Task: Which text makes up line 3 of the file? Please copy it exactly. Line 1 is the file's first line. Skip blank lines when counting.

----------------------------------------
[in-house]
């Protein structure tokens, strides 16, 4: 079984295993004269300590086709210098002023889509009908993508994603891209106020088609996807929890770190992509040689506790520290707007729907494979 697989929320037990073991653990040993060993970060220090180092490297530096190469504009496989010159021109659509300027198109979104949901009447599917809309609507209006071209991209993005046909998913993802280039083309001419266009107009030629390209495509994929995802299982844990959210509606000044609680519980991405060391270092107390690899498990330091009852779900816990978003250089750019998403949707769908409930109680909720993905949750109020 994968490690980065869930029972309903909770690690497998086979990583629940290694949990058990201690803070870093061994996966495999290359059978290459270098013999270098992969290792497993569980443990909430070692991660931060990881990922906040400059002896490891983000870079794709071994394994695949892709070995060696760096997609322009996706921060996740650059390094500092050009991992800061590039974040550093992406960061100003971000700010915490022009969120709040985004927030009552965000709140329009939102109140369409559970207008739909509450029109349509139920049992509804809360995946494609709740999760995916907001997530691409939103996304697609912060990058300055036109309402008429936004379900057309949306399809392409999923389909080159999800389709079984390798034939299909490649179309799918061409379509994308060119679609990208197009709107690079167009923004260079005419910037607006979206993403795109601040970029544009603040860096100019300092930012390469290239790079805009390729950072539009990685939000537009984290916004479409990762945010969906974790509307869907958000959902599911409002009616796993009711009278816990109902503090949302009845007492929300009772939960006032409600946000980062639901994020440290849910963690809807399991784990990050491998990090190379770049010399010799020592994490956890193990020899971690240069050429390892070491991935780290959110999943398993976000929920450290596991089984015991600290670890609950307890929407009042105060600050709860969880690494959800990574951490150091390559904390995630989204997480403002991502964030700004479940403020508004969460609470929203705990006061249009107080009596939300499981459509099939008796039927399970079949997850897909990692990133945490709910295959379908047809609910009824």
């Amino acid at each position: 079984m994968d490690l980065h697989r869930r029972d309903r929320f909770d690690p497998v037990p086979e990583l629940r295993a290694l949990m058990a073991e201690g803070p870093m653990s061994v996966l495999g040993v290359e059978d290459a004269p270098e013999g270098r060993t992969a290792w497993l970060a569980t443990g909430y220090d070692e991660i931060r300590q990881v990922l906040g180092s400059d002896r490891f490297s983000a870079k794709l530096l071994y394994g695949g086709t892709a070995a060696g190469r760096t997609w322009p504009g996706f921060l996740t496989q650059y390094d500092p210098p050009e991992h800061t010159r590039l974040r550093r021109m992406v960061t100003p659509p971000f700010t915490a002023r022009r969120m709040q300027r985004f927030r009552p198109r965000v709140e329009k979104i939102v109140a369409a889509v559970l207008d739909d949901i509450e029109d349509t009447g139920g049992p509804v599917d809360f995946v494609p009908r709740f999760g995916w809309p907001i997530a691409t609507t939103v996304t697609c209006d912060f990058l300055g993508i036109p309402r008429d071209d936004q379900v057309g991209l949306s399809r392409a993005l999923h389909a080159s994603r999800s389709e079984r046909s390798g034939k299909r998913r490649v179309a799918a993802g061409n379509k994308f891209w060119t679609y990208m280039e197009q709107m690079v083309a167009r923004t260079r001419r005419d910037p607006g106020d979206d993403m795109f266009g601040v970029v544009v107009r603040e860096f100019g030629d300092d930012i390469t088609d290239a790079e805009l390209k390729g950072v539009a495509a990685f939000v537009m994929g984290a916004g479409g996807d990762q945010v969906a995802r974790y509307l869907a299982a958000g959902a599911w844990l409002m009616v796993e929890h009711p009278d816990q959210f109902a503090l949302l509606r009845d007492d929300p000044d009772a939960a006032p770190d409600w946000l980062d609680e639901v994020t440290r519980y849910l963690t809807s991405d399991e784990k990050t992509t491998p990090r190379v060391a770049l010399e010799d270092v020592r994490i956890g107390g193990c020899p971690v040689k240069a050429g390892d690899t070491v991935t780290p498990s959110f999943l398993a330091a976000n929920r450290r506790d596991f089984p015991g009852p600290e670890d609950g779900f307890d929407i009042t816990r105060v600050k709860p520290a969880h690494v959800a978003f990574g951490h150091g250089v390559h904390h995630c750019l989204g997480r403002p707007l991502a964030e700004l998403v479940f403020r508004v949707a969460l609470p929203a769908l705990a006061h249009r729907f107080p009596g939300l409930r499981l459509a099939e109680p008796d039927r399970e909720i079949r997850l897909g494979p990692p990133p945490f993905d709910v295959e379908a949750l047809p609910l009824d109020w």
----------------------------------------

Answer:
């Amino acid at each position: 079984m994968d490690l980065h697989r869930r029972d309903r929320f909770d690690p497998v037990p086979e990583l629940r295993a290694l949990m058990a073991e201690g803070p870093m653990s061994v996966l495999g040993v290359e059978d290459a004269p270098e013999g270098r060993t992969a290792w497993l970060a569980t443990g909430y220090d070692e991660i931060r300590q990881v990922l906040g180092s400059d002896r490891f490297s983000a870079k794709l530096l071994y394994g695949g086709t892709a070995a060696g190469r760096t997609w322009p504009g996706f921060l996740t496989q650059y390094d500092p210098p050009e991992h800061t010159r590039l974040r550093r021109m992406v960061t100003p659509p971000f700010t915490a002023r022009r969120m709040q300027r985004f927030r009552p198109r965000v709140e329009k979104i939102v109140a369409a889509v559970l207008d739909d949901i509450e029109d349509t009447g139920g049992p509804v599917d809360f995946v494609p009908r709740f999760g995916w809309p907001i997530a691409t609507t939103v996304t697609c209006d912060f990058l300055g993508i036109p309402r008429d071209d936004q379900v057309g991209l949306s399809r392409a993005l999923h389909a080159s994603r999800s389709e079984r046909s390798g034939k299909r998913r490649v179309a799918a993802g061409n379509k994308f891209w060119t679609y990208m280039e197009q709107m690079v083309a167009r923004t260079r001419r005419d910037p607006g106020d979206d993403m795109f266009g601040v970029v544009v107009r603040e860096f100019g030629d300092d930012i390469t088609d290239a790079e805009l390209k390729g950072v539009a495509a990685f939000v537009m994929g984290a916004g479409g996807d990762q945010v969906a995802r974790y509307l869907a299982a958000g959902a599911w844990l409002m009616v796993e929890h009711p009278d816990q959210f109902a503090l949302l509606r009845d007492d929300p000044d009772a939960a006032p770190d409600w946000l980062d609680e639901v994020t440290r519980y849910l963690t809807s991405d399991e784990k990050t992509t491998p990090r190379v060391a770049l010399e010799d270092v020592r994490i956890g107390g193990c020899p971690v040689k240069a050429g390892d690899t070491v991935t780290p498990s959110f999943l398993a330091a976000n929920r450290r506790d596991f089984p015991g009852p600290e670890d609950g779900f307890d929407i009042t816990r105060v600050k709860p520290a969880h690494v959800a978003f990574g951490h150091g250089v390559h904390h995630c750019l989204g997480r403002p707007l991502a964030e700004l998403v479940f403020r508004v949707a969460l609470p929203a769908l705990a006061h249009r729907f107080p009596g939300l409930r499981l459509a099939e109680p008796d039927r399970e909720i079949r997850l897909g494979p990692p990133p945490f993905d709910v295959e379908a949750l047809p609910l009824d109020w």